Publication date: 26/05/2020 – E&P Code: repo.epiprev.it/1702
Authors: Alberto Donzelli1, Giulia Giudicatti1
Abstract: According to an US study1 about a third of Covid-19 positive patients had gastrointestinal symptoms.
These symptoms include diarrhea, nausea and vomiting, are an important feature of the disease, and suggested also a possible fecal-oral transmission of the virus that needs attention.
A systematic review with meta-analysis2 of 60 studies, comprising 4243 patients, have already showed a pooled prevalence of all gastrointestinal symptoms of 17.6%. The pooled prevalence of stool samples that were positive for virus RNA was 48.1%, and 70.3% of hose collected after loss of virus from respiratory specimens tested positive for RNA virus2, though this does not mean that the viral RNA was still infectious.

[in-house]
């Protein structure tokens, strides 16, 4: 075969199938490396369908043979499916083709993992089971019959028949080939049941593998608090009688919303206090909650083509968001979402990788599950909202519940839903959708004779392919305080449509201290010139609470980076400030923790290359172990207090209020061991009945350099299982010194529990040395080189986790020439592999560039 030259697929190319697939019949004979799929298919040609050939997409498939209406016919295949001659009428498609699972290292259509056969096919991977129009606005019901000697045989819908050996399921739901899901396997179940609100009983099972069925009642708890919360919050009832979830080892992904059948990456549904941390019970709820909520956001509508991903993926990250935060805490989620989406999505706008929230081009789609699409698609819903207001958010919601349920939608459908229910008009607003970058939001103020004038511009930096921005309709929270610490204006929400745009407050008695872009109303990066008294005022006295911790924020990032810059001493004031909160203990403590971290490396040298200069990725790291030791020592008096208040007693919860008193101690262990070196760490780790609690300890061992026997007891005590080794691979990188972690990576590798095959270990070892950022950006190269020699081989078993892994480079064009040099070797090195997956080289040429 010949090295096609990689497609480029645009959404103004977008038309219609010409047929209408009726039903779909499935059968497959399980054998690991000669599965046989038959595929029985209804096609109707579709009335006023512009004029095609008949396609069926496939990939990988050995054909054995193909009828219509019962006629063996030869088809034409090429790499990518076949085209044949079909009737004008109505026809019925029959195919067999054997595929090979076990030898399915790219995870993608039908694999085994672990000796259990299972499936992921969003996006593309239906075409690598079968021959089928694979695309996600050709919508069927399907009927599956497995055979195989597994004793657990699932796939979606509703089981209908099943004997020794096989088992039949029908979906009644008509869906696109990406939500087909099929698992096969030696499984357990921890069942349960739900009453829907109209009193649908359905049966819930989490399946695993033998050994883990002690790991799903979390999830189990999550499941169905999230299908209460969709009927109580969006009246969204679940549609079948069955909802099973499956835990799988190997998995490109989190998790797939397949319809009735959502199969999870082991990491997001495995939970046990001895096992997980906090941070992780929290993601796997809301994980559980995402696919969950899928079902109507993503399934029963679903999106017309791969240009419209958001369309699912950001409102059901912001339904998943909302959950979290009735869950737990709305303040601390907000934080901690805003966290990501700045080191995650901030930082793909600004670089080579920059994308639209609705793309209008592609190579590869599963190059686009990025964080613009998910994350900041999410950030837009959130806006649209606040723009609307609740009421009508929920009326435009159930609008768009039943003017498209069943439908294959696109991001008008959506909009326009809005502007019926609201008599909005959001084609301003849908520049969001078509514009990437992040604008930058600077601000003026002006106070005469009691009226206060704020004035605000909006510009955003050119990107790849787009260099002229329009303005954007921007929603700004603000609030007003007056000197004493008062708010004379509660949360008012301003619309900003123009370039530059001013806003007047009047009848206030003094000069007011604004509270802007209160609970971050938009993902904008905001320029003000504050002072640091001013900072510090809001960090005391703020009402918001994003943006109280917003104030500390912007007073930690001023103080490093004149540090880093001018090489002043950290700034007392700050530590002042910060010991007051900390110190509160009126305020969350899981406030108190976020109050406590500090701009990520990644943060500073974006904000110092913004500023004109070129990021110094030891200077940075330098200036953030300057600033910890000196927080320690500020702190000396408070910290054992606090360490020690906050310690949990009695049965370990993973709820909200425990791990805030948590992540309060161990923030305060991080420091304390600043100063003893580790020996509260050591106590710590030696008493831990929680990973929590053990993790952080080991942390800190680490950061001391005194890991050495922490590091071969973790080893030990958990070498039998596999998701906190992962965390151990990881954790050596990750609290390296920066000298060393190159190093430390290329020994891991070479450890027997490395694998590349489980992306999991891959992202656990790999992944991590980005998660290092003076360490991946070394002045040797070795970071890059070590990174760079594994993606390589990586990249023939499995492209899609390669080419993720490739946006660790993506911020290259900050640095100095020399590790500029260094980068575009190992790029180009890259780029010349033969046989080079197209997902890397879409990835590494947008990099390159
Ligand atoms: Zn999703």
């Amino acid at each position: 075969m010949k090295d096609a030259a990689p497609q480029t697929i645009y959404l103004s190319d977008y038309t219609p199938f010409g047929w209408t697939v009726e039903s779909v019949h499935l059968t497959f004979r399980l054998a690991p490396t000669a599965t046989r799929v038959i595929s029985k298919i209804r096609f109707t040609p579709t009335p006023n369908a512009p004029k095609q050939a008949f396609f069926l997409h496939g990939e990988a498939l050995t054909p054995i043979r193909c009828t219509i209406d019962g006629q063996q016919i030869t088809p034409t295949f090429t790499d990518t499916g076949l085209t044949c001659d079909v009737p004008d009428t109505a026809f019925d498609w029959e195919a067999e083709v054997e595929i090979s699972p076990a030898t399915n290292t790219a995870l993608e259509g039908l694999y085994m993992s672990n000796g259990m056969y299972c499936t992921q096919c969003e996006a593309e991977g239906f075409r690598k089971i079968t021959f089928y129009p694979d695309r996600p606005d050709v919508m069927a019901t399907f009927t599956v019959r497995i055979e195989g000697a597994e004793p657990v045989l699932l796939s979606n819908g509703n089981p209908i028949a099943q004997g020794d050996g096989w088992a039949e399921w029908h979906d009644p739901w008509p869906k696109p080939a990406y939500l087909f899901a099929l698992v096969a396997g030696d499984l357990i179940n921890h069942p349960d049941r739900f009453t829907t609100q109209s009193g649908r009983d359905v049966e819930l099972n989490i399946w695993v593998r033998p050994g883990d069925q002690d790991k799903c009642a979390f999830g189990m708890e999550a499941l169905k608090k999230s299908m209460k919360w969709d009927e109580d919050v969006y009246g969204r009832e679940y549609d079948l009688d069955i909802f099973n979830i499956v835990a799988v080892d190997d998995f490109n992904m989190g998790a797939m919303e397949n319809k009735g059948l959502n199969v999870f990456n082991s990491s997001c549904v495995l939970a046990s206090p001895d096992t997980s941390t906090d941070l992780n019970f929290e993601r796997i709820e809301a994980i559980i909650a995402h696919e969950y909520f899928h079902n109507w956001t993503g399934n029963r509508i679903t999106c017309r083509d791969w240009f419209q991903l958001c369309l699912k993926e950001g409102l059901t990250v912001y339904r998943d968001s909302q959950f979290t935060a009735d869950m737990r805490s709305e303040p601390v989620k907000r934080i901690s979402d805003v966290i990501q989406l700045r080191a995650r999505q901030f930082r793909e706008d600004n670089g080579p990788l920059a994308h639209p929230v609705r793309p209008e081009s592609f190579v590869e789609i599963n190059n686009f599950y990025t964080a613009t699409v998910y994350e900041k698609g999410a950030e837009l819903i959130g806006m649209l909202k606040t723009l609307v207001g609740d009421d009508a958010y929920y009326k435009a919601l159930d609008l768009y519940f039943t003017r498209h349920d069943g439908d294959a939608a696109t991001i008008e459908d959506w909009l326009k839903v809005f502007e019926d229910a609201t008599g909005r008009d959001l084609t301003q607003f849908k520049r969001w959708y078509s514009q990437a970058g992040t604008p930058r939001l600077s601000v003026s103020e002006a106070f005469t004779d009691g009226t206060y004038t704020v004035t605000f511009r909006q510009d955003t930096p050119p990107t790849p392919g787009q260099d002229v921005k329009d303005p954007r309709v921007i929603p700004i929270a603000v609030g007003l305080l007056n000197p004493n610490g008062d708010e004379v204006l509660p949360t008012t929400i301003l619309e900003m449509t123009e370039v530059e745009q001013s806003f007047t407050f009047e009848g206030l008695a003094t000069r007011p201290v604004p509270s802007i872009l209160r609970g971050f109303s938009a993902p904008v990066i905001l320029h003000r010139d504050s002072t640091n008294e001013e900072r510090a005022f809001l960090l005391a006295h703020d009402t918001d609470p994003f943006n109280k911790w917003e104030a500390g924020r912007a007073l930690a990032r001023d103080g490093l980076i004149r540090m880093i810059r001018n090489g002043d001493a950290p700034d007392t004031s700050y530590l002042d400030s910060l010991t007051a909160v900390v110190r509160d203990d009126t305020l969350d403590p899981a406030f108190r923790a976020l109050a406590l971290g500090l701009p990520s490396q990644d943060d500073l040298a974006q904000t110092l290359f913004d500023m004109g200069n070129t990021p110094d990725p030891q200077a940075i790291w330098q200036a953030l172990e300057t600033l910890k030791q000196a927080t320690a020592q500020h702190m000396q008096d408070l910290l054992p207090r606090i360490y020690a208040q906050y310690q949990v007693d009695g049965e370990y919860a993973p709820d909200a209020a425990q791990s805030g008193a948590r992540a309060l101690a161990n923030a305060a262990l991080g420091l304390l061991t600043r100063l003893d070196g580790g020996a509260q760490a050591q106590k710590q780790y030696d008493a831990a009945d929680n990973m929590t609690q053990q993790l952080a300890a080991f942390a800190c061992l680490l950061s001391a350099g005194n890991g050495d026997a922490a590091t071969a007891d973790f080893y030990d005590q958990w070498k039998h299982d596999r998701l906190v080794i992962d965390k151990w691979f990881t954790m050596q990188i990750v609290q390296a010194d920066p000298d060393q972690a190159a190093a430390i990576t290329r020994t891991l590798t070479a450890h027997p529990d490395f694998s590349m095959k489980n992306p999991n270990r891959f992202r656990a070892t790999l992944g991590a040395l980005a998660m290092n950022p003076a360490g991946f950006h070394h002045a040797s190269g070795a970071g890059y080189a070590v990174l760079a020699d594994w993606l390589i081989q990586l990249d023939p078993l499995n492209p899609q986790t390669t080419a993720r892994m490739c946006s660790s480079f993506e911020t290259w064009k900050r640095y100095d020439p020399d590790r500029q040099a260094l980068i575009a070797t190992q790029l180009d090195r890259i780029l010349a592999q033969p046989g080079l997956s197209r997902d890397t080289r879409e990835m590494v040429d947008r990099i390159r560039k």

Other Authors speculate on a potential fecal–oral transmission3,4. However, a laboratory study5 showed that SARS-CoV-2 virus can enter into enterocytes, but that viruses released into the intestinal lumen were inactivated by (simulated) human colonic fluid, and infectious virus was not recovered from the stool specimens of COVID-19 patients.
According to current evidence, COVID-19 virus is primarily transmitted through respiratory droplets and contact routes6. The latter can imply also the contact with contaminated surfaces. An article published in the NEJM7 analyzed the SARS-CoV-2 resistance on certain surfaces, confirming that the virus is quite stable on surfaces like stainless steel, being detected up to 48-72 hours after application.